In 1955, 19-year-old Yves Saint Laurent became Dior’s design assistant.  Little did anyone know that history would soon be made again with this hire.

After Dior

Christian Dior died unexpectedly while on holiday in Italy in 1957, just nine years after he burst onto the scene.   The fashion press was abuzz on who would take his place.  Pierre Cardin and Guy Laroche were prominent names mentioned at the time.   Instead, the house made a bold choice and named the 22-year-old Laurent as principal designer.  His first collection introduced exactly three months after the death of Christian Dior, earned raves from both the press and buyers.   YSL’S trapeze dress took the world by storm just like the new look had years earlier.

1958 Yves Saint Laurent at Dior
1958 publicity photo of Yves Saint Laurent
HIstory of dior fashion

After six collections, designer Marc Bohan replaced Laurent in late 1960.  Dior perfumes, ready to wear, and a men’s line all debuted in the 1970s.  The parent company of Dior suffered financial difficulties and went into bankruptcy in 1978.  

After a second bankruptcy, Bernard Arnault purchased Dior in 1984 for a symbolic 1 Franc.  He revived the brand by ditching the lower-priced lines and strengthening couture.   Arnault went on to purchase many other luxury brands eventually forming LVMH Moët Hennessy Louis Vuitton SE.

Italitan Gianfranco Ferré replaced Bohan in 1989.  The first designer to head the house that was not from France

Another designer, this time from England was named head designer in 1997.  John Galliano made a big impact in the house, particularly with his innovative advertising.  Unfortunately, his tenure was marred by anti-Semitic remarks that lead to his dismissal in 2011.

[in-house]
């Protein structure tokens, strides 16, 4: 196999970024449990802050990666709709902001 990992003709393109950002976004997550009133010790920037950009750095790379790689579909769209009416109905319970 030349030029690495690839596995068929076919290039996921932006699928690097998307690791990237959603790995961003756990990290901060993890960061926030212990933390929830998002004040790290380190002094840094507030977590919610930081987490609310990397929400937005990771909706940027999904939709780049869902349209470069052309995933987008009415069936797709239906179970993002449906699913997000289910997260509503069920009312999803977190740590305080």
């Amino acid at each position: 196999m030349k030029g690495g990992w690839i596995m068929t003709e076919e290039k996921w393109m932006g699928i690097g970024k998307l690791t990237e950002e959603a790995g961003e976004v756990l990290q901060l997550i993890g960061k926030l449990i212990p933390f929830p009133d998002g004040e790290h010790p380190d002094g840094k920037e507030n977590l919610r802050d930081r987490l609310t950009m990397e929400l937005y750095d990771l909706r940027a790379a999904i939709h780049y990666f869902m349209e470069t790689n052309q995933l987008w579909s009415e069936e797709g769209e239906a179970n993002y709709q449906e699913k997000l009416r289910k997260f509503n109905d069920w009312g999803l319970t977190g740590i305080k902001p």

After all these years through the many changes in designers, Dior, named after the man who only helmed the firm for 11 years, continues to be one of the major fashion houses in the world.  In 2016, Maria Grazia Chiuri became the women’s artistic director.  In 2018, Kim became the men’s artistic director for the house.

Christian Dior Jewelry

Christian Dior I magnin ad 1957
I Magnin ad from 1957. Dior died in Italy shortly after this personal appearance

Dior’s New Look was intended as a complete look and included hats, shoes, bags, perfumes, and jewelry.  The German company Grossé and Henkel started selling its jewelry in Dior’s Paris boutique in the early 1950s to complement the fashions.

Impressed with the quality of the jewelry, Dior entered a partnership with Grosse to design Dior-marked jewelry.  Over the next 50 years, Grossé produced Christian Dior.  Such long-term license cooperation was unprecedented.

Christian Dior Jewelry henkel & Grosse
DIor Bar Pin by Henkel and Grossé

Kramer also made jewelry for Dior in the 1950s and 60s.  The marks include “Christian Dior by Kramer”, “Dior by Kramer” or “Kramer for Dior”. 

This vintage Christian Dior by Kramer Baguette and Brillant Cut Diamante Link Necklace is available at VintageMeetModern.com

Kramer dior jewelry ad
1953 Dior by Kramer ad
Christian DIor necklace by Kramer
Vintage Christian Dior by Kramer
Courtesy of VintageMeeModern
Love & Hats Madge